Start the clock
I’m wondering how privileged and protected you have to be to call our culture death denying
People in my world drop dead
Fall from the sky
Decompose while people walk by
No funerals or memorials
They are just gone
Day I moved in
Coroner moved a young man out
It was hot
So the aroma meant he couldn’t be ignored in death
As he had been in life
I’m on the upside of crip life
Police don’t shoot me when I yell at the cars that almost hit me when I cross on green lights
My rage is read as annoying not dangerous
An Indigenous person I spoke with said they lost 25 family members – many to suicide and the so called overdose crisis
Karen Ward calls it a poisoning crisis
Power picks words
Powerless get critique
The Indigenous leader told the Senate they don’t want the neo-colonialist death cult on their land
They can name and date stamp the first ever suicide
our biological warfare isn’t blankets – it’s us. Our culture
Are you suffering under the weight of generations of trauma we inflicted?
We have a lethal injection that will fix that
My friend who is a DTES policy advisor
Has few friends left alive
So who is it that is death denying?
And why the binary to glorifying?
He says having the option to die will give him peace of mind
My bucket list requires me to be alive
Not dying has never been a concern for my kind
I’m the person the good crips don’t want to be mistaken for
I’m the one who gets a government cheque to almost pay for me to almost survive – never live – jus
t hang in a purgatory of punishment as surplus humanity unable to create surplus value
I’m the shameful one, the ungrateful one,
I’m the greedy one – a taker who doesn’t help make the rich richer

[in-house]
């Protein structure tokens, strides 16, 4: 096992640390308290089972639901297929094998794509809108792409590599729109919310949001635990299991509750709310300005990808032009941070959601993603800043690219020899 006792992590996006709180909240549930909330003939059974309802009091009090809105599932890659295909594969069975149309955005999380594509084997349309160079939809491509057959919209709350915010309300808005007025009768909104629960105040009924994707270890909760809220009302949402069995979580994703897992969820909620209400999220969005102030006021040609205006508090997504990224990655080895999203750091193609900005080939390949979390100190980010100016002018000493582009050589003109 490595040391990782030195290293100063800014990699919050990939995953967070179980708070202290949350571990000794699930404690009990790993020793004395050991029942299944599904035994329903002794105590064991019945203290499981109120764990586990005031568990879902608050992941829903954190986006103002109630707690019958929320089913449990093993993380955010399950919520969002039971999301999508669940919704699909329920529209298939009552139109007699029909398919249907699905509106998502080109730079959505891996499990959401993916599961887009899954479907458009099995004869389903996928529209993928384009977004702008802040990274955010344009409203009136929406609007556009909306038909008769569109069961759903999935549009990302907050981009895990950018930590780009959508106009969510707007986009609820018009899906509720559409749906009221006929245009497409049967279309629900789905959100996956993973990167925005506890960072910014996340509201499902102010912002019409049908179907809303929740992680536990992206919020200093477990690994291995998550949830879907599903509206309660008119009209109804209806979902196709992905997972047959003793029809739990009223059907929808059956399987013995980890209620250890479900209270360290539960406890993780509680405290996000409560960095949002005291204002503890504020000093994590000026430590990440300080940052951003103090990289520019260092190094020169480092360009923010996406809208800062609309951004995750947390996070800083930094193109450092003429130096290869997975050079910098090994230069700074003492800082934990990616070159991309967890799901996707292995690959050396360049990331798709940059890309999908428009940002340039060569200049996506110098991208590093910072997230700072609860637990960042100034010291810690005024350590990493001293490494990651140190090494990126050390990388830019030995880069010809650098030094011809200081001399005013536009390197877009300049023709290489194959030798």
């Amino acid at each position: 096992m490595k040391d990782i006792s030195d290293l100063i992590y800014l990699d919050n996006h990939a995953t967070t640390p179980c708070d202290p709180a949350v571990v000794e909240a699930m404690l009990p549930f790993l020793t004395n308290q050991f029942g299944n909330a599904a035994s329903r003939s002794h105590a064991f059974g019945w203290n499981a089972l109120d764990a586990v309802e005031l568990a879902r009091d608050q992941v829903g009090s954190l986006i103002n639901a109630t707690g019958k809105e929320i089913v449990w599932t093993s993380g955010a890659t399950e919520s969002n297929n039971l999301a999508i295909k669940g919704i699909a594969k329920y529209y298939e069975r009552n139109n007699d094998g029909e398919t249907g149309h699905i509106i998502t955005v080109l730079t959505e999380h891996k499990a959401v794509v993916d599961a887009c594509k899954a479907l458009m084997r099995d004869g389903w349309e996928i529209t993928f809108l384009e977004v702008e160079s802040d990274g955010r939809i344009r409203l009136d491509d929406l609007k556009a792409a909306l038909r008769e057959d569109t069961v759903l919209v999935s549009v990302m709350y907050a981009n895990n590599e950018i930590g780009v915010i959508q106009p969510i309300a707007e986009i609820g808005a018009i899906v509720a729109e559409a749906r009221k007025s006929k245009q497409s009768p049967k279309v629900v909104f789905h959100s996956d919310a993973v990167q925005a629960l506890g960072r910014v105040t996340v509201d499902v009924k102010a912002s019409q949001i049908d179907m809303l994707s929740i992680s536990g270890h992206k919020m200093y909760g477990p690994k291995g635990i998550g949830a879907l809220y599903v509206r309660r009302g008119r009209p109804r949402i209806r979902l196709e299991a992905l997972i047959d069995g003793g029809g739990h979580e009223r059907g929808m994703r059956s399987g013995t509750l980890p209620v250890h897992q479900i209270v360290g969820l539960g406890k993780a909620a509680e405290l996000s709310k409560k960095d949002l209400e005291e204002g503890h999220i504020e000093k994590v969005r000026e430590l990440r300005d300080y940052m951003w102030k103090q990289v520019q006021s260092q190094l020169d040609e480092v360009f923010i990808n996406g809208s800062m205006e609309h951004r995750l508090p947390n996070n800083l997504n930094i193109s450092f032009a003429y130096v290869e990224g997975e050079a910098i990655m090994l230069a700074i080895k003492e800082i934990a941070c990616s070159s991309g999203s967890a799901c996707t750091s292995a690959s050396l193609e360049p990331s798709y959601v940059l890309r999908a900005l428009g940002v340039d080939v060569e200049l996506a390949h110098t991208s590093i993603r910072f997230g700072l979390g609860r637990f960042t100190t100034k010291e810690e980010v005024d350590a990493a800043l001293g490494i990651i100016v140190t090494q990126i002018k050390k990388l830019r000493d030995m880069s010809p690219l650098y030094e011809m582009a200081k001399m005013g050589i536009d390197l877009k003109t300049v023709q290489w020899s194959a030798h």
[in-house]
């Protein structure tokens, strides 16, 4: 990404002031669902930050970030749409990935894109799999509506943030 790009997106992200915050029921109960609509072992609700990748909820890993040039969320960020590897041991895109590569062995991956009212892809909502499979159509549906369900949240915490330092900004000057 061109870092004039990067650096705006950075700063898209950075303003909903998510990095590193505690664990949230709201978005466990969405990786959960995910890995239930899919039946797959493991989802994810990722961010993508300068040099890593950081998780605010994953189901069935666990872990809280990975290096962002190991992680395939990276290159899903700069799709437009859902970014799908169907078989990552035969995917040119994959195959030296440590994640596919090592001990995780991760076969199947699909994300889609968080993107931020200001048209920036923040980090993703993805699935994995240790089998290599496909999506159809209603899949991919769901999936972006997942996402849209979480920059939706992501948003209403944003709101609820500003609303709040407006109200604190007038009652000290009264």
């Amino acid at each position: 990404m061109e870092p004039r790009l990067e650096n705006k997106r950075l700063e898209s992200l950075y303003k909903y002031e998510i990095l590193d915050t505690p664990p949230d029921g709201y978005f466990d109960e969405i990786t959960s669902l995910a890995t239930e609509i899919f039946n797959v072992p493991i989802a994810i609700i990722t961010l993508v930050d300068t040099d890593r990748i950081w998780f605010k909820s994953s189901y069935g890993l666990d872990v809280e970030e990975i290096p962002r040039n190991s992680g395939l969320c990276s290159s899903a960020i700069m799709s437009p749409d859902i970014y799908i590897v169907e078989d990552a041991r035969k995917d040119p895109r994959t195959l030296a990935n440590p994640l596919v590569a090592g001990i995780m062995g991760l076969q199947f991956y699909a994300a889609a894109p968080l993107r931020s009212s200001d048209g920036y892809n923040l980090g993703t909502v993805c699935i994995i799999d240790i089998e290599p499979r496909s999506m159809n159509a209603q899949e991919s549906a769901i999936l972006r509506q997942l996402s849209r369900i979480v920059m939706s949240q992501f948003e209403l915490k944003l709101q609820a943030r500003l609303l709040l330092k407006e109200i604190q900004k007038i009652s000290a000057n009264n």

I’m the boil on the parasite
C7 is the scalpel to remove me
I’m read as everything they hate when I show up at the hospital gate
I’m in the crosshairs of a country that is pre-loaded with ableism and racism
Because some people are afraid of facing their own humanity
Living and dying on their own terms
Fuck the world for thinking they could ever be weak
On their own terms sailed oceans for colonialism
On their own terms hung tight to right to enslave other humans
On their own terms they dictate
Wiping their own ass defines them as a man
Not needing another is what makes them better
Help is hell if you’ve spent your life spitting into open hands
And now they demand I die
For their myths
Their altar to utilitarianism needs crip bones and blood to
Death on demand is the gift for those who have everything
Consumer checklist complete
Gabrielle Peters wrote this poem after her recent experience with a Saturday CBC radio show. She was asked to do a quick interview about Bill C-7, legislation that allows disabled people the contents of which would then be debated by three men.
She tweets about that experience here.
Bill C-7 expands MAiD (Medical assistance in dying) beyond those who are actually dying and makes death a ‘treatment option’ for a large segment of disabled people in Canada.
As Charlotte explained earlier, “It puts disabled people in the cross hairs and we live in a society that comes pre-loaded with structural ableism. We lack the supports that make it possible for us to live in dignity so the option of a red carpet path to death is reasonably read as enticement. It’s a form of soft power that can easily veer into outright coercion. Even without the stick, dangling the only carrot in sight above state administered death is quite a statement for the Canadian state to make.”
Check out our new community calendar!
With a special thanks to our generous donors who make publication of the Nova Scotia Advocate possible.
Subscribe to the Nova Scotia Advocate weekly digest and never miss an article again. It’s free!